Rebuild Social Imagination

This week’s assigned readings are a combined experience of theoretical and application to me.

“Critical leadership studies: The case for critical performativity” (“Critical”) first presents two leadership study approaches — functionalist and interpretive — and three paradigmatic assumptions. Then it introduces “critical performativity” that opens up new ways of interpreting and practicing leadership, but the shortcomings of this type led to another approach that engages in collective processes of deliberation about if, when, by whom, and why. It stimulates ongoing reflection and communication about how to establish, maintain, change and sometimes reduce or even do without forms of leadership. Finally, it recognizes that there are multiple modes of authority and leadership is only one of them.

In chapters 5 and 6 of “Redeeming Leadership” (“Redeeming”), “Anti-Racist Feminisms” educates us a collection of anti-racist feminism wisdom including interlocking oppressions (relationship with intersectionality), solidarity, self-definition, love, language, and reach. “Undoing Leadership” examines three layers of how we may ‘do’ leadership theorizing and practice differently: decolonizing our minds, relating with others, and reimagining leadership as interconnected processes of social transformation. Both chapters try to show that leadership is the problem, and solutions are available via interconnectedness, collectivity, and collaboration. Desires are expressed for a world where everybody is free to fulfill our human potential.

Lastly, in the Introduction and Chapter 1 of “the Purpose of Power” (“Power”) by co-organizer of Black Lives Matter (BLM) Alicia Garza, she shares her personal stories behind this impactful movement, how that taught her the most enduring lesson in politics, and its possibility of hold for our collective future. Alicia views BLM as the story of how we come together when we fall apart and expresses her desire to learn from the historical social conflicts and make new mistakes. The most touching part is to hear her saying that she recommits to the work that broke her heart every day.

“Critical” and “Redeeming” both criticize existing leadership studies but “Critical” tries to present the positive value of leadership and searches for potentialities rather than condemning that “leadership itself is the problem” in “Redeeming”. “Critical” also shares an insight on leadership being one of many authorities and could co-exist with other formats of authorities depending on when, where, what, who, etc. via deliberation and dialectics. This gives me a sense of relief.

“Power” supplements the anti-racist wisdom in “Redeeming” with the author’s experience and insights on changing the stories of leadership to encompass the invisible, underserved, and marginalized people and community. “Power” also reinforces “Redeeming” in anti-racist feminists expressing the desire for a world where everybody is recognized as fully human via the stories of the author’s mom. Furthermore, “Power” shared lessons in intersectional feminism corresponding to the intersectional nature of our social relations yet in different forms of both oppression and privilege in “Redeeming”.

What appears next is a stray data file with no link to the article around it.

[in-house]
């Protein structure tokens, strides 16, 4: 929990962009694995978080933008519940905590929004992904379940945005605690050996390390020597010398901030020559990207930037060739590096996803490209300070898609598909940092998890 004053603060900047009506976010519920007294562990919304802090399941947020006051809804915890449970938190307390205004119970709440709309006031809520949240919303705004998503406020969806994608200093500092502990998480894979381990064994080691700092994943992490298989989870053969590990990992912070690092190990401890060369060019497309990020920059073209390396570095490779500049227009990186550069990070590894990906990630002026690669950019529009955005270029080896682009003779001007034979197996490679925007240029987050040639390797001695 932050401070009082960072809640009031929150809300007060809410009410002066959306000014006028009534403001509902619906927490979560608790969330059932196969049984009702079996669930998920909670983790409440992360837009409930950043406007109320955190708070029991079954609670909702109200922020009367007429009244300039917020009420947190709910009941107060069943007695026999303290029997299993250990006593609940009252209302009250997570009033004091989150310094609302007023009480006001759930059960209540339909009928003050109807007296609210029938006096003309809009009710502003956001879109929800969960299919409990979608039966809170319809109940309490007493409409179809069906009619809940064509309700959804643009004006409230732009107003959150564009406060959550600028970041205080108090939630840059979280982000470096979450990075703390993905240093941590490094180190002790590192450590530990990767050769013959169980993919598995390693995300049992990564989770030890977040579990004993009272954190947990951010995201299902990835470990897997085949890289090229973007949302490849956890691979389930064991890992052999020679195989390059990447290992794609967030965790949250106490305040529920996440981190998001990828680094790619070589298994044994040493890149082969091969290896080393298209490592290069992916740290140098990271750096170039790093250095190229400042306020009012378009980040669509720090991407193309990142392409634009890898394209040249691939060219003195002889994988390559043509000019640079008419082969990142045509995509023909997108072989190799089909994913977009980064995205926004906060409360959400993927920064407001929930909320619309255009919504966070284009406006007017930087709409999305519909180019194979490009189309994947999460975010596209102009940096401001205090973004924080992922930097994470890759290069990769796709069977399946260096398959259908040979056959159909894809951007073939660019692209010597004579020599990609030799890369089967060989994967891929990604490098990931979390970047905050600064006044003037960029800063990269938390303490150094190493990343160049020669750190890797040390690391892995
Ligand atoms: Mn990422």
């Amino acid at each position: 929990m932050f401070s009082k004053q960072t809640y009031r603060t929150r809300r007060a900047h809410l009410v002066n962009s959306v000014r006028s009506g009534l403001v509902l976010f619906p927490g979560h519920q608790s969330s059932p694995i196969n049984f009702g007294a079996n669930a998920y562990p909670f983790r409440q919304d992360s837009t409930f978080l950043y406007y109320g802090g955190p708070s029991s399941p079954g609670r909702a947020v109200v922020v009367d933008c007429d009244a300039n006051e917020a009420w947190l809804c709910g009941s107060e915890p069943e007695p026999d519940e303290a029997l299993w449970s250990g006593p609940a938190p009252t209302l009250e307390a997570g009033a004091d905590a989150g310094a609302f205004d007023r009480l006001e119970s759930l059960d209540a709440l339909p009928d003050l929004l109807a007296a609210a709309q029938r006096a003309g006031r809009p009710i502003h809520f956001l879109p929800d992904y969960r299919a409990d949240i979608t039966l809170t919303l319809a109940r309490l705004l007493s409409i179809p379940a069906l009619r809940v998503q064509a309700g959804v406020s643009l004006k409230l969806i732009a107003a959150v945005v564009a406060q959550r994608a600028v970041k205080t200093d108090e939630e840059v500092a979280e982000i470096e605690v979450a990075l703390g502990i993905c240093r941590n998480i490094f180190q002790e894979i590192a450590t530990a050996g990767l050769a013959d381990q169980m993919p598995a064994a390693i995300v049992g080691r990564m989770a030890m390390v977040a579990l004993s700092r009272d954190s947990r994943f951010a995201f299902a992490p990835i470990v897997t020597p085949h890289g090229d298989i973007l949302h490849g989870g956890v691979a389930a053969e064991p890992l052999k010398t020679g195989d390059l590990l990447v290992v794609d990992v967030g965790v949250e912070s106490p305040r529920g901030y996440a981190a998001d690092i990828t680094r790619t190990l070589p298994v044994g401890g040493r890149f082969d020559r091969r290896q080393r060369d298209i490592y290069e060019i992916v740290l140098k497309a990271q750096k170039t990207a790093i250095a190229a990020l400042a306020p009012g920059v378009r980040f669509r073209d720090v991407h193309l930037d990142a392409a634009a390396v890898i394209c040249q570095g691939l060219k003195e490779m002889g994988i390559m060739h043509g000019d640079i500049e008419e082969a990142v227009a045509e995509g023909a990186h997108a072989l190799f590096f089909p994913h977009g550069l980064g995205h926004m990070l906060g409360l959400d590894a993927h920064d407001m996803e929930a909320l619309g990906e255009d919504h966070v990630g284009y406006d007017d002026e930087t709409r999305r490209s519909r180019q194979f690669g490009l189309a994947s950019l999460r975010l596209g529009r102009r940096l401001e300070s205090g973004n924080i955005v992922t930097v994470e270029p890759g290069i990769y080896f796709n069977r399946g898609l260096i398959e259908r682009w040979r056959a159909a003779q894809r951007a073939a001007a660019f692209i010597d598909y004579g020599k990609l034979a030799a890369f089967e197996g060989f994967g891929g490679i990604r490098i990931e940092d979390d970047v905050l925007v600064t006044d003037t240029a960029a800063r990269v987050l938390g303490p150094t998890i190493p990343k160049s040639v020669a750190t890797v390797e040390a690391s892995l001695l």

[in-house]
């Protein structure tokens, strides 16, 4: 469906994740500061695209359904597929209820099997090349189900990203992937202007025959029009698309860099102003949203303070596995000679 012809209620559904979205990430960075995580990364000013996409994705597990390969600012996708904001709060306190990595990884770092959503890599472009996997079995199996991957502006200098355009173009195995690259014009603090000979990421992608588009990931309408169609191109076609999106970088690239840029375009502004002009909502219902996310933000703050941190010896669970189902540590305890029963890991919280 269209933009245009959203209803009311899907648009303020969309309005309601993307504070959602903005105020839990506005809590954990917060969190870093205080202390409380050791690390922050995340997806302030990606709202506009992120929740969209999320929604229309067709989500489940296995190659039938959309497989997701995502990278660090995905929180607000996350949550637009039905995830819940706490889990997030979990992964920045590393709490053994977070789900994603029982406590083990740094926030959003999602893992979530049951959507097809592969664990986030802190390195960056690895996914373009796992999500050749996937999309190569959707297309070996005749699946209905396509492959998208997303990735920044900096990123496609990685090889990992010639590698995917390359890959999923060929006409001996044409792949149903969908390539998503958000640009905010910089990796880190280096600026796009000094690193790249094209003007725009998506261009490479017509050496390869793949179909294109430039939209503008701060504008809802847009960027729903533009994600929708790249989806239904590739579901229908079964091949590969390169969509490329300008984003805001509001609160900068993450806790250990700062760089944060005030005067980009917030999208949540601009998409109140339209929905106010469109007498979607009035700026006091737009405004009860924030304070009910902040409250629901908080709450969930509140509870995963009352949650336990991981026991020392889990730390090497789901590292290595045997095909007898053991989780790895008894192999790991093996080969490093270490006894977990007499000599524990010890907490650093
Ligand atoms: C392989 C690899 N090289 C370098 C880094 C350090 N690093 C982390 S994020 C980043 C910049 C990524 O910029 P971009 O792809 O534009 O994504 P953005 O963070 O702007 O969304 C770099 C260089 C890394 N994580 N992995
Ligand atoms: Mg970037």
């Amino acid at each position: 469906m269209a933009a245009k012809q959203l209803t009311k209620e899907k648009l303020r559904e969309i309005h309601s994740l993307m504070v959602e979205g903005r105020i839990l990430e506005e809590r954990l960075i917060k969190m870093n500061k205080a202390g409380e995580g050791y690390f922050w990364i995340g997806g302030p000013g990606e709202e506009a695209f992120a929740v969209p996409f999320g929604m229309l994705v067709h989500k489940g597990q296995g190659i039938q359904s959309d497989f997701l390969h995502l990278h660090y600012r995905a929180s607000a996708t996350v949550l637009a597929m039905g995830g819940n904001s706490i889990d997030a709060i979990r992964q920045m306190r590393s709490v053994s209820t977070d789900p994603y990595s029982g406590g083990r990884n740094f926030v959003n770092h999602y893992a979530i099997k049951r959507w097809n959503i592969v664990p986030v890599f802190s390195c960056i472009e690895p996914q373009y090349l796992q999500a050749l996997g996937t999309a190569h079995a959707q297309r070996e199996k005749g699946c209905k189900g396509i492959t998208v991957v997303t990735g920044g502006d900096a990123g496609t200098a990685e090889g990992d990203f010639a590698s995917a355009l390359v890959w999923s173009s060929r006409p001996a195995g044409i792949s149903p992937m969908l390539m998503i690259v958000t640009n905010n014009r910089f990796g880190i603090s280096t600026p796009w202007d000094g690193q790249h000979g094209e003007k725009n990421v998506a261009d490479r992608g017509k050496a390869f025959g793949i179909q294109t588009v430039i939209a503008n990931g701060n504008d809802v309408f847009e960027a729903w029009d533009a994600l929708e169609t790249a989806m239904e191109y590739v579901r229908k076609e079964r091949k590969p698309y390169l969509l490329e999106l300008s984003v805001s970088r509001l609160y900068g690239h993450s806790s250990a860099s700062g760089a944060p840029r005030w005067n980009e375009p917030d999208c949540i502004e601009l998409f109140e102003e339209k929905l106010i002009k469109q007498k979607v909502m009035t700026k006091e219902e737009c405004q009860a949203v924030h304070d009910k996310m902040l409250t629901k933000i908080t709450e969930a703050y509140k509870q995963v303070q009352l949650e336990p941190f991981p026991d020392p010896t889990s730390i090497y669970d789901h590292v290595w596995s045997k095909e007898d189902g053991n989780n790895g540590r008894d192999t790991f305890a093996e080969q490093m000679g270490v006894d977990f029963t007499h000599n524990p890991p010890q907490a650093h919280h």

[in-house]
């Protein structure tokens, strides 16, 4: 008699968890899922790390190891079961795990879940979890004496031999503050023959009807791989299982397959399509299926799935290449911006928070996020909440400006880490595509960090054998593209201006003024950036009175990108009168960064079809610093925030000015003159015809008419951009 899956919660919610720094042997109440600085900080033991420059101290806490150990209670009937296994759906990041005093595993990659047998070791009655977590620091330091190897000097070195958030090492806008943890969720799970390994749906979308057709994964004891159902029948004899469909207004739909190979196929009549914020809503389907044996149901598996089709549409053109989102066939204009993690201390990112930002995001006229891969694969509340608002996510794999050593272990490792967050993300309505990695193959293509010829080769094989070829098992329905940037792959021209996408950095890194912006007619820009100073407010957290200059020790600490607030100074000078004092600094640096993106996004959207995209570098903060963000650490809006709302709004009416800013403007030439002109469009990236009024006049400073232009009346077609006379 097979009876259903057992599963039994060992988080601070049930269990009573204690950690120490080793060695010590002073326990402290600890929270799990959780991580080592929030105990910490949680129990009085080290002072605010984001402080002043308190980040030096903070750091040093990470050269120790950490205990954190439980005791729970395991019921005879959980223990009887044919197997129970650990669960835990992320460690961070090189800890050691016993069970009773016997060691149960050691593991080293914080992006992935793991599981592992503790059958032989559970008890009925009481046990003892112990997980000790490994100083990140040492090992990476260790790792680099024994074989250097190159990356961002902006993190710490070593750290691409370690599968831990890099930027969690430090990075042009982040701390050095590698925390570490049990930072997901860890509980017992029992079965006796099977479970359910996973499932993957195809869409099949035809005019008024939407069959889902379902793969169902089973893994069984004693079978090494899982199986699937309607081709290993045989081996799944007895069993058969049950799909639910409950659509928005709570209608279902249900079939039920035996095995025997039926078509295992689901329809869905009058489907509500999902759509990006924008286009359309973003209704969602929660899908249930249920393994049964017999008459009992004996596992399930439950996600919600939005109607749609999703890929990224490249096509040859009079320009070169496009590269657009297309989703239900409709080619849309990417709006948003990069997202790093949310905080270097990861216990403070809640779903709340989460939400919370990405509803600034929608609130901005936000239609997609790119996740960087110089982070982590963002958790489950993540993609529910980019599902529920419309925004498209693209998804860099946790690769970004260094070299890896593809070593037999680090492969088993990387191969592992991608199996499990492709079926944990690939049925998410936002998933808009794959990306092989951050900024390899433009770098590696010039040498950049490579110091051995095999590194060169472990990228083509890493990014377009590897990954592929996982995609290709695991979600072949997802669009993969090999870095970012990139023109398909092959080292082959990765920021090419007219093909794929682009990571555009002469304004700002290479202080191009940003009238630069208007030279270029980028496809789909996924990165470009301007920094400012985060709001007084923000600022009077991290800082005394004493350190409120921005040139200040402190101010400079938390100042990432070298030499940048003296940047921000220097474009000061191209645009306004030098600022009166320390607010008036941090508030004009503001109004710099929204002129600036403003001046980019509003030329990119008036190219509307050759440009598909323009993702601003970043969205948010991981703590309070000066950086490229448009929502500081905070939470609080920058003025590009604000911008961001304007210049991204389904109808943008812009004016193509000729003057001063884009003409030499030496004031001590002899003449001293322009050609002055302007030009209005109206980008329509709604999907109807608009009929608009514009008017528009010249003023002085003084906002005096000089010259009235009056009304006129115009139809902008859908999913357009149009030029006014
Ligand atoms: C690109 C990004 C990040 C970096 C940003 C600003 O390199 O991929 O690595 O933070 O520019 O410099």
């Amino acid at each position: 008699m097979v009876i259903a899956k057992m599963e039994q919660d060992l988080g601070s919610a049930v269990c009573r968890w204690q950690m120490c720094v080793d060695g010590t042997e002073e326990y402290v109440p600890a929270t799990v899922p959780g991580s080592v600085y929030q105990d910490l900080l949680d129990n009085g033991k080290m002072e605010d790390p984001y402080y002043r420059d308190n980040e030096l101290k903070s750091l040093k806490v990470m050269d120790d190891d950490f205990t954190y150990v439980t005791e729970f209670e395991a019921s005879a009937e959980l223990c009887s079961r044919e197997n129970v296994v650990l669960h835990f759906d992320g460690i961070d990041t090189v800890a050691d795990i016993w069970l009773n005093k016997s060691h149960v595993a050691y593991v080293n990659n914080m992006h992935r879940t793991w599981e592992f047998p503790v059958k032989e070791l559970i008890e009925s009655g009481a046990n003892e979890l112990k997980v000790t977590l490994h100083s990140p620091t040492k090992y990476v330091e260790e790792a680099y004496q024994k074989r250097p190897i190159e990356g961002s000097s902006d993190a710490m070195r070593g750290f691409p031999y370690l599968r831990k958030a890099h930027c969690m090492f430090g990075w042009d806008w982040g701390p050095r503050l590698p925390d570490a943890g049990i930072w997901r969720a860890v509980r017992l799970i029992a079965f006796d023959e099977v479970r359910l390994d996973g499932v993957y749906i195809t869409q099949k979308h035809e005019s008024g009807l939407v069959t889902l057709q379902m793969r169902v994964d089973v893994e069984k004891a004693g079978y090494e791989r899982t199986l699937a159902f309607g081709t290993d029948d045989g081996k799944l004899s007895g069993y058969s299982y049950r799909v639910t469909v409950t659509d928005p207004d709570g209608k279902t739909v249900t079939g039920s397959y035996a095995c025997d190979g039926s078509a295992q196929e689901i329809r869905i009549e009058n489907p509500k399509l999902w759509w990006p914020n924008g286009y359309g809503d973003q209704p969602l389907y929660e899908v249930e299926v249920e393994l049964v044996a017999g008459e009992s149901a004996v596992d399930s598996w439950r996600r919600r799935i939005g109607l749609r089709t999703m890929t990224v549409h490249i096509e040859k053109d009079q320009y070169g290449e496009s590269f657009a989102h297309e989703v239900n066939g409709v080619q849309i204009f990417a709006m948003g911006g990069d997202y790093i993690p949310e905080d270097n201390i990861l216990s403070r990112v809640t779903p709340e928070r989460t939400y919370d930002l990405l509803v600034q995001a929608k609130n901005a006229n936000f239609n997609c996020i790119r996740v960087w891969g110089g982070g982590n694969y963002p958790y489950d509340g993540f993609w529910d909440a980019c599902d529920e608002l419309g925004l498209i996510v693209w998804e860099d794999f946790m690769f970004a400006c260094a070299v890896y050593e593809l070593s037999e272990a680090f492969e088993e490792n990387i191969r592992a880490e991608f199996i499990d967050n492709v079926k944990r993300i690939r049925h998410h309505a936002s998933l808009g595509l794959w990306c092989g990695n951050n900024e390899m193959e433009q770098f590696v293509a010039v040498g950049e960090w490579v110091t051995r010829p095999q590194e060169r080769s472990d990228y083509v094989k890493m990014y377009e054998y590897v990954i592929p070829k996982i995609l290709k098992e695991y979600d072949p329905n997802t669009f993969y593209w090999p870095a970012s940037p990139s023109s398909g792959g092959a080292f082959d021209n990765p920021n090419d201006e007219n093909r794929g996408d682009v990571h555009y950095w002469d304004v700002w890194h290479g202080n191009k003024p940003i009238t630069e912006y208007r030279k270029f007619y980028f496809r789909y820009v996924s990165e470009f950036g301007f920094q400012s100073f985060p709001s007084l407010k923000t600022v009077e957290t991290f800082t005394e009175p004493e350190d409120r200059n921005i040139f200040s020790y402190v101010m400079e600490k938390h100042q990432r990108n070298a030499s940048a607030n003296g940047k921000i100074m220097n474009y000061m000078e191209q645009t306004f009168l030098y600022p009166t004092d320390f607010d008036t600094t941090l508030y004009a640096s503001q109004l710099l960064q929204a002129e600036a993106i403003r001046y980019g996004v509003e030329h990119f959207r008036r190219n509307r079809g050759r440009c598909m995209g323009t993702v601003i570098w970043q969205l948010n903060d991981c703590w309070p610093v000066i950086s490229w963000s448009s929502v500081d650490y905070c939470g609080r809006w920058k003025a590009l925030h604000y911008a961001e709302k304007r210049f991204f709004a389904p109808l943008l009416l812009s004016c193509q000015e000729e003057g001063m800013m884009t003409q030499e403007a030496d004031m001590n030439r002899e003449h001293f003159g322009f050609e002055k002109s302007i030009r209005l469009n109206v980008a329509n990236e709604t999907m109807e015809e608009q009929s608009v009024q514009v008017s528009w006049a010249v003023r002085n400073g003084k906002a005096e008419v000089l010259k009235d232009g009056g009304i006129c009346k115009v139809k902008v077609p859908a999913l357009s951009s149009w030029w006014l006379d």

My personal experience as an immigrant to the U.S. and a woman of color has brought me much explicit and implicit discrimination at work and in my personal life. I individualized those experiences mostly but sought solutions and remedies via leadership training, career coaching, and even in spiritual practice. I practiced skills learned and some works and some not. The readings in LDR 6100 have broadened my understanding to structural domination and oppression behind my experiences yet it is continuously questioned and searched for improvements through ongoing deliberation and dialects.

Just as sociologist Collins said, ‘a changed consciousness encourages people to change the conditions of their lives’, I realized that the structural issues in our societies have formed conservative vocabularies, narratives, storytelling that my ancestors, my parents, and I have repeated to ourselves and expanded them to others then all, to come to present political, economic and environmental dilemma. Changing our existing habits, patterns, and social and political membership is extremely hard, but finding new ways of relating with ourselves and others through love and collaboration instead of self and other denial and negation is liberating, uplifting, and hopeful. And most of all, it’s our intention, courage, and willingness to practice our learning and not afraid of making new mistakes.

Meanwhile, it is equally important to keep building a loving and caring relationship with people and community while not “taking leadership too seriously” and be aware that there are alternative ways to exercise influence. Overall, I feel more empowered and humbled at the same time on continuous collectivity and collaboration.

This past Friday, 2/21/2021, was Chinese New Year’s Day, and I made this Natal year’s resolution as Rebuilding Social Imagination.

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